It was my distinct pleasure to attend the 12th annual BrickCon in Seattle last weekend along with about half of TBB’s contributors, hundreds of talented builders and thousands of slack-jawed public hours gawkers. While I’m sure you’ll be seeing and reading more about the convention from my Brothers, I’ll be focusing this post on a collaborative sci-fi project I took part in called Hub 14 that featured 23 builders from Brazil, Canada, Germany and a U.S. contingent that included both Alaska and Hawaii.
Hub 14 was a sprawling 4ft by 12ft slice of alien landscape that included an air-traffic control hub, landing pads and swampy terrain that provided a stage for dozens of VTOL spaceships, mecha, minifigs, monsters, hard-suits and personal conveyances of every variety. Although it apparently won a category award of some kind (I didn’t actually see it happen) Hub creator Michael Rutherford claims that no trophy was actually distributed and if there was he had no specific knowledge of such an artifact. The real value of the Hub was the camaraderie enjoyed by its participants and the shared effort to bring the diorama to life. Clear evidence of the spirit of the Hub was the exchange of VTOL’s by many of the builders at the end of the convention, with nobody being more generous than Simon Liu, who basically gave everything away. Everyone pitched in from set-up to tear-down and I think I can safely say that a good time was had along the way. My favorite aspect of the project was meeting and working with some of my favorite builders that I’ve somehow missed in my convention travels, people like Pascal, Gilcelio, Nick, Sam, Chris, Aaron, Adam, Evan, Ryan, Simon and Will. While it’s great to work with beloved cronies like Mark, Breanne, Bram, Josh, Ian and Ley (to name a few) there is a special thrill adding new blood to the mix. I learned a great deal about collaboration along the way and I feel like I’m a better builder as a result.
But there was also a dark side to the shenanigans occurring at Hub 14, most notably this truly disturbing and deadly embrace shared by Michael Rutherford and Ryan Wilhelm. While this borderline cosplay only lasted a brief 3 and a half minutes to get as fellow Hubbite Simon Liu put it “Just the right shot“, it seemed to most observers that time was slowed like Neo stopping incoming bullets in The Matrix. I like to think I’ve been to my share of conventions and seen some odd behavior out of my fellow Lego nerds, but this was a whole new level of strangeness….at least in the on-site venue. I still wake up screaming, thinking about this terrible soul-kiss…and yes constant reader…there was tongue.
Although my final anecdote is only superficially related to Hub 14, it is without qualification, the best. No doubt as a result of his association with the Hub, the eternally effervescent Nick Trotta was approached by Lego’s own Keith Severson (Sr. Manager of Community Support) about taking Nick’s “Solar Sweeper” starfighter back to Billund to be displayed within their innovation studio. Apparently it will be set up in an area for LEGO designers to regularly see and take some inspiration from what our awesome building community is up to. In Nick’s own understated words “Wow!“. After meeting Nick and his long suffering (and much funnier) wife Adelle, I can safely say it couldn’t have happened to a nicer, more humble dude. So keep hope alive constant reader, if you have the requisite skills you might just get “discovered” at a convention.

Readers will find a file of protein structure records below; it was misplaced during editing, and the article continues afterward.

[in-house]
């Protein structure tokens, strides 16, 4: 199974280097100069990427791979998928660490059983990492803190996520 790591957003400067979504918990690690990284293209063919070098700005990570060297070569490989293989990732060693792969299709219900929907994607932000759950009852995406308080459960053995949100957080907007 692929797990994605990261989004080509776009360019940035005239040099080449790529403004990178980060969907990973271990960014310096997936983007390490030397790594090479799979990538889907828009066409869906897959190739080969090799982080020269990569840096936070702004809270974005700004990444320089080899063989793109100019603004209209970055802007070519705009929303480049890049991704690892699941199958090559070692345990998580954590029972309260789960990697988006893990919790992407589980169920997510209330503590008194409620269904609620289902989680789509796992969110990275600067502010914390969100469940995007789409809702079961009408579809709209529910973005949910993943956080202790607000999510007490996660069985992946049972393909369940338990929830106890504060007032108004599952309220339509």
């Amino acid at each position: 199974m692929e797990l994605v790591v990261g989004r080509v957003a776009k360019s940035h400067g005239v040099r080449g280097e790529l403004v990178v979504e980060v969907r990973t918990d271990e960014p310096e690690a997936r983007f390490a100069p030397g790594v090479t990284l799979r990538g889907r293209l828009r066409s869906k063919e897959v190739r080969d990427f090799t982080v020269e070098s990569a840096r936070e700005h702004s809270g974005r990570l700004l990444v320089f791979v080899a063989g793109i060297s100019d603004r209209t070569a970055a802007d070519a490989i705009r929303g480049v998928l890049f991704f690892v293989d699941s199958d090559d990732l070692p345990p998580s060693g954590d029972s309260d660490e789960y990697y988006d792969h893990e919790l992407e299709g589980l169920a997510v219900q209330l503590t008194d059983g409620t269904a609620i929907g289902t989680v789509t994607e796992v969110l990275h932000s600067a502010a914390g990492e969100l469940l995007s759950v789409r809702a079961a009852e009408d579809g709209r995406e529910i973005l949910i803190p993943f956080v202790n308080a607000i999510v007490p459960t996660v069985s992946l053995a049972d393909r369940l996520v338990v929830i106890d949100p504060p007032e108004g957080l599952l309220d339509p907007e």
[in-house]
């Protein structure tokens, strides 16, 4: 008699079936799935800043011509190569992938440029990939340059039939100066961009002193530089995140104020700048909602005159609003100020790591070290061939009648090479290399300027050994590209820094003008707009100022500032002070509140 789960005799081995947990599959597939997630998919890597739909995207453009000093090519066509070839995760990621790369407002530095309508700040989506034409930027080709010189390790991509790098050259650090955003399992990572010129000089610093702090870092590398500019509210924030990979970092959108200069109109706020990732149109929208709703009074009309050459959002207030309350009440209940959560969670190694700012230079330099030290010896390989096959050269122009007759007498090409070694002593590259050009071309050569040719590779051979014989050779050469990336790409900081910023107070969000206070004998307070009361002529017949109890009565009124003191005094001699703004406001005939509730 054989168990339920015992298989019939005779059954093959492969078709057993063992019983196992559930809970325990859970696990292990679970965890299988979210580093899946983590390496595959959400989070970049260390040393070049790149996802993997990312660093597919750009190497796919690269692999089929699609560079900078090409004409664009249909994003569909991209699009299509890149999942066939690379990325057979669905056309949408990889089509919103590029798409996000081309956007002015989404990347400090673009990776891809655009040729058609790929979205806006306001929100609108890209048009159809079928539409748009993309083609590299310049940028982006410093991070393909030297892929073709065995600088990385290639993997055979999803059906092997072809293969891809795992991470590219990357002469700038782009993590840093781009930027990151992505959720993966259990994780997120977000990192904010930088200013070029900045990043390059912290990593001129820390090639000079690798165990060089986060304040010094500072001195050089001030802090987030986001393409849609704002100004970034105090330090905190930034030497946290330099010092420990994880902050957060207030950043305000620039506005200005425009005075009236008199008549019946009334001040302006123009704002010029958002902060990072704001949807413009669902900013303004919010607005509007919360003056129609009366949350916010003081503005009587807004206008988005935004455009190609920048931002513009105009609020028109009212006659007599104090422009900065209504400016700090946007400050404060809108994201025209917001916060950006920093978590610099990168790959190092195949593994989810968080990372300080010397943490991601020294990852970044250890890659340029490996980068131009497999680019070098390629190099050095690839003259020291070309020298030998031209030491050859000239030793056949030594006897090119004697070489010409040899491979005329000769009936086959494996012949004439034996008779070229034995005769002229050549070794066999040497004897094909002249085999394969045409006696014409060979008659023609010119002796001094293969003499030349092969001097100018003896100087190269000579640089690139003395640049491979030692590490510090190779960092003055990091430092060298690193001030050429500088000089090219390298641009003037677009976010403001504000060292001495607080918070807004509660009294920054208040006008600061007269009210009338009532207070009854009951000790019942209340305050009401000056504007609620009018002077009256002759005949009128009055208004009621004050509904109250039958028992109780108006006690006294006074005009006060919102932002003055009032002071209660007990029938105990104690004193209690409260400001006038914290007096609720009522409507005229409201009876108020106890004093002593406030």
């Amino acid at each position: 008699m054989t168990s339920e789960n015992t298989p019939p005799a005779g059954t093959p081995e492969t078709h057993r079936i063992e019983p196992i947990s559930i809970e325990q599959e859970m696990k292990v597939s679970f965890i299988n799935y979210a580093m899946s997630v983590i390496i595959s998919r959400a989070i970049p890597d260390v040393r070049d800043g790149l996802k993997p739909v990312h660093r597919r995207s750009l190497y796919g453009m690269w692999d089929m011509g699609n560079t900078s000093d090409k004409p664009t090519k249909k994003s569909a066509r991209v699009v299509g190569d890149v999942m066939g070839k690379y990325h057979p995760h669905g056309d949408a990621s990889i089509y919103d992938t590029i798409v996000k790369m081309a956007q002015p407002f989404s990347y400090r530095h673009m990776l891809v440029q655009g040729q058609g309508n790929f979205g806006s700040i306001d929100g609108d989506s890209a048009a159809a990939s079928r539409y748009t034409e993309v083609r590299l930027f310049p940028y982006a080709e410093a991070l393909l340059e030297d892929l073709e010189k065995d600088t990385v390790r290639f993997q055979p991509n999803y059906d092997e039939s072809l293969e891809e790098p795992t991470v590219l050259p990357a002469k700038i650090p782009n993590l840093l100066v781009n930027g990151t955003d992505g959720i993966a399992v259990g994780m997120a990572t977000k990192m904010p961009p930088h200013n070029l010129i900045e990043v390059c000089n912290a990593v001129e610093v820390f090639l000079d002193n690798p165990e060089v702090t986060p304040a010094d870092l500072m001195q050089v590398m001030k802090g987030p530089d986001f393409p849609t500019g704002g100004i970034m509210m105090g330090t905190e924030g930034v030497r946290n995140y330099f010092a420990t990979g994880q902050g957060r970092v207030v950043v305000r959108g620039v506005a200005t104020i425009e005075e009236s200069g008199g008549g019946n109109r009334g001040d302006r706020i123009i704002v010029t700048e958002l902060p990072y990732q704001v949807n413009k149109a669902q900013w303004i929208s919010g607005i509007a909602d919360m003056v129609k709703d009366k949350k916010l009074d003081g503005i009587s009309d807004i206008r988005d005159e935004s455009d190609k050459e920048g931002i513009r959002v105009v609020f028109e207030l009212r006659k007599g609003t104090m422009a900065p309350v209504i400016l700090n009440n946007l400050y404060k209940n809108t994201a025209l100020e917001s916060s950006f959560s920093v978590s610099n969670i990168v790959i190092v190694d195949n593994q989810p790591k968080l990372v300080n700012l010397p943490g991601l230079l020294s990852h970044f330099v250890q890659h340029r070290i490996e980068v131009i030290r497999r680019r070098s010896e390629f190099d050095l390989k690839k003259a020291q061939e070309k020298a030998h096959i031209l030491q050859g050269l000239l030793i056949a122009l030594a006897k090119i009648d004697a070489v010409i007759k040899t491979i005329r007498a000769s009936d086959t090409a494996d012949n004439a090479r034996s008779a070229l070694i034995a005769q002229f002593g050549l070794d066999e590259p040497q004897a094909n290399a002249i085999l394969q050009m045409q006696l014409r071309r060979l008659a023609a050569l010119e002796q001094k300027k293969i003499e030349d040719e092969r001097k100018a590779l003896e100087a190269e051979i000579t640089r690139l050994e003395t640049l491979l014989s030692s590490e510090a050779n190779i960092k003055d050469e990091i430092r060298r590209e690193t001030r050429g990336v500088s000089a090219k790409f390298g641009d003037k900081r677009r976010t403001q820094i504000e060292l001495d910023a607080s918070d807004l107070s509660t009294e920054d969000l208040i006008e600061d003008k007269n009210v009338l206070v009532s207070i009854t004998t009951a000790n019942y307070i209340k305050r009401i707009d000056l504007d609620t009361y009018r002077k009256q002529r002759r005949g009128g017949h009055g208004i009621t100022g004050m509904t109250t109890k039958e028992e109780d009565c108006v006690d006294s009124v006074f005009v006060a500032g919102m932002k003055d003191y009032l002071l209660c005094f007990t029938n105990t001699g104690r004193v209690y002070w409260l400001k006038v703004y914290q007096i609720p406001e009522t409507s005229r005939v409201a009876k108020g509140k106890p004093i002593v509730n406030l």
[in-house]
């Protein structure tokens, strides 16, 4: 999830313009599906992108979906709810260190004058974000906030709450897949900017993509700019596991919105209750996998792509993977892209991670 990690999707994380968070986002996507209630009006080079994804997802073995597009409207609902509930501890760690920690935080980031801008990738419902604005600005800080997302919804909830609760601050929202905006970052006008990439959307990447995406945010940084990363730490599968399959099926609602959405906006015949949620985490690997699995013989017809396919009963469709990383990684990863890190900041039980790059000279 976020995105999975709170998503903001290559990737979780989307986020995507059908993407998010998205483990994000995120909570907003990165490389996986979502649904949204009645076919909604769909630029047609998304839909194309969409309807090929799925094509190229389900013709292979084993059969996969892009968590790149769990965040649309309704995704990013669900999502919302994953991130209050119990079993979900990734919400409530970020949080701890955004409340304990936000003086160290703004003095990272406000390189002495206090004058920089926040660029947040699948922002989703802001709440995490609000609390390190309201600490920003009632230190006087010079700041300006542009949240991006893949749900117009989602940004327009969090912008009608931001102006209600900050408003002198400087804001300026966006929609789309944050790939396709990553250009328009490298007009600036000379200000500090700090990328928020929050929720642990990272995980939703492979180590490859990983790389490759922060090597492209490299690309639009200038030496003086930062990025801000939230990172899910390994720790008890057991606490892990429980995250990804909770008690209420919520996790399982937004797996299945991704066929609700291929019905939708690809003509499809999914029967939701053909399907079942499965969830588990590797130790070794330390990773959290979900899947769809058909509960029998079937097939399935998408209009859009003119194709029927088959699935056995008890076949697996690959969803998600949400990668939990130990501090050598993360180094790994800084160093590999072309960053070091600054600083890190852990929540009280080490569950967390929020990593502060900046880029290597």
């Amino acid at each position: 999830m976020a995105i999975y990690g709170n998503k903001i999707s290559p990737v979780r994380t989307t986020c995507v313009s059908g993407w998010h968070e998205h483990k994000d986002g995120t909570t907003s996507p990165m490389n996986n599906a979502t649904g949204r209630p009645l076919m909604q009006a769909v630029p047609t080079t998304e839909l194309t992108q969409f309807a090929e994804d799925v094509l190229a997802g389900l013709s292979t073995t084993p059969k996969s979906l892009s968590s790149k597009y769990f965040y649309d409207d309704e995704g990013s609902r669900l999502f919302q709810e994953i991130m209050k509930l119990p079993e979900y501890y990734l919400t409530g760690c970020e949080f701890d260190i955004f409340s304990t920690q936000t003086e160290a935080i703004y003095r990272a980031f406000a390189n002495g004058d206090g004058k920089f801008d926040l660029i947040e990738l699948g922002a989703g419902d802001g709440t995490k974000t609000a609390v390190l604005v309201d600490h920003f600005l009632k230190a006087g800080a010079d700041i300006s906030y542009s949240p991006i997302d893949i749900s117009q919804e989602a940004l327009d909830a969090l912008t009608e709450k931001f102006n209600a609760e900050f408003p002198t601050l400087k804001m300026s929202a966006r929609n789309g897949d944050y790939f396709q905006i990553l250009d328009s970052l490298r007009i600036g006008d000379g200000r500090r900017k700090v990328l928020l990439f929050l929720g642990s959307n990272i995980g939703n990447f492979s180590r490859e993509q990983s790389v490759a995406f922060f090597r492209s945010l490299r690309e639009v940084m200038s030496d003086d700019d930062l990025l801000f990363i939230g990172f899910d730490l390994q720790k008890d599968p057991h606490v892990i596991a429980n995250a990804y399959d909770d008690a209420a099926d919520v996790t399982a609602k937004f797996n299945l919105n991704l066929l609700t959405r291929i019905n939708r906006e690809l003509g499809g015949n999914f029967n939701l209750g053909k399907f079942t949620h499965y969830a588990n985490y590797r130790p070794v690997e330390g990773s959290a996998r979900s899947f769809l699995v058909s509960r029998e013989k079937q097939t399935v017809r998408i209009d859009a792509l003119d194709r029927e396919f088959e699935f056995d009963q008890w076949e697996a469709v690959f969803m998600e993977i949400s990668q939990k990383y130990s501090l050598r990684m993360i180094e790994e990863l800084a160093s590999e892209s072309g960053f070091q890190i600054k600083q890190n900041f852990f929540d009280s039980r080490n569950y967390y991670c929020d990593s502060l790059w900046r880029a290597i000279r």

So many thanks to the hard working and hard partying international crew of builders that was Hub 14, you guys (and gal) are the best. The project would not have been possible without the generosity and logistical assistance from TBB’s elder statesman Andrew Becraft who not only allowed me to ship 10 boxes to his domicile but also moved them to the venue and shipped them back without so much as a complaint. Thanks also to Wayne Hussey and team for another fabulous BrickCon! If you are interested in the specific contributions of each member you can follow the links throughout the article or head on over to Ryan Rubino’s photostream for additional action. Due to post-convention hangover disorder (PCHD), some of the contributors have not yet officially posted their models to Flickr, so stay tuned to your stream for more details. There is a public Group Pool for the Hub, but again, because of PCHD it is still in its infancy.
I’ve been told by experts in the know that this sort of coverage isn’t well loved by our audience and usually results in a downward spike in statistical interest, so thank you for your indulgence. If you have a thought you’d like to share on the topic of convention coverage I’d love to read about it in the comments.